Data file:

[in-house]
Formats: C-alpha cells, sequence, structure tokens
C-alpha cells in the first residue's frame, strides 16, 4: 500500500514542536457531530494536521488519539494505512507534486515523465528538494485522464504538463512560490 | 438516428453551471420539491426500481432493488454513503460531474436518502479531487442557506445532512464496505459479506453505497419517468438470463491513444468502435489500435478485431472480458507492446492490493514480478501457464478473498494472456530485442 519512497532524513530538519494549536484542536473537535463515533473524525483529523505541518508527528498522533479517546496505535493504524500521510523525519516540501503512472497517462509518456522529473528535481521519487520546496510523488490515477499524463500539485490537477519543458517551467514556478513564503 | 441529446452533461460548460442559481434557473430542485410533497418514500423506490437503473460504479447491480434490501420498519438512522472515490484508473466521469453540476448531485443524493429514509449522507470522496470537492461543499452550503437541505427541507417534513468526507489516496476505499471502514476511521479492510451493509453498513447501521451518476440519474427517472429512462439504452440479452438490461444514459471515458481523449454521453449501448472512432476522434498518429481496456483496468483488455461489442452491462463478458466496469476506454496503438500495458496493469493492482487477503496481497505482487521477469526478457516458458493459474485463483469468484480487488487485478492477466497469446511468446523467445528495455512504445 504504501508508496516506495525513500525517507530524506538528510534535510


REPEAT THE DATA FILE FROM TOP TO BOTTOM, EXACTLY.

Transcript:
[in-house]
Formats: C-alpha cells, sequence, structure tokens
C-alpha cells in the first residue's frame, strides 16, 4: 500500500514542536457531530494536521488519539494505512507534486515523465528538494485522464504538463512560490 | 438516428453551471420539491426500481432493488454513503460531474436518502479531487442557506445532512464496505459479506453505497419517468438470463491513444468502435489500435478485431472480458507492446492490493514480478501457464478473498494472456530485442 519512497532524513530538519494549536484542536473537535463515533473524525483529523505541518508527528498522533479517546496505535493504524500521510523525519516540501503512472497517462509518456522529473528535481521519487520546496510523488490515477499524463500539485490537477519543458517551467514556478513564503 | 441529446452533461460548460442559481434557473430542485410533497418514500423506490437503473460504479447491480434490501420498519438512522472515490484508473466521469453540476448531485443524493429514509449522507470522496470537492461543499452550503437541505427541507417534513468526507489516496476505499471502514476511521479492510451493509453498513447501521451518476440519474427517472429512462439504452440479452438490461444514459471515458481523449454521453449501448472512432476522434498518429481496456483496468483488455461489442452491462463478458466496469476506454496503438500495458496493469493492482487477503496481497505482487521477469526478457516458458493459474485463483469468484480487488487485478492477466497469446511468446523467445528495455512504445 504504501508508496516506495525513500525517507530524506538528510534535510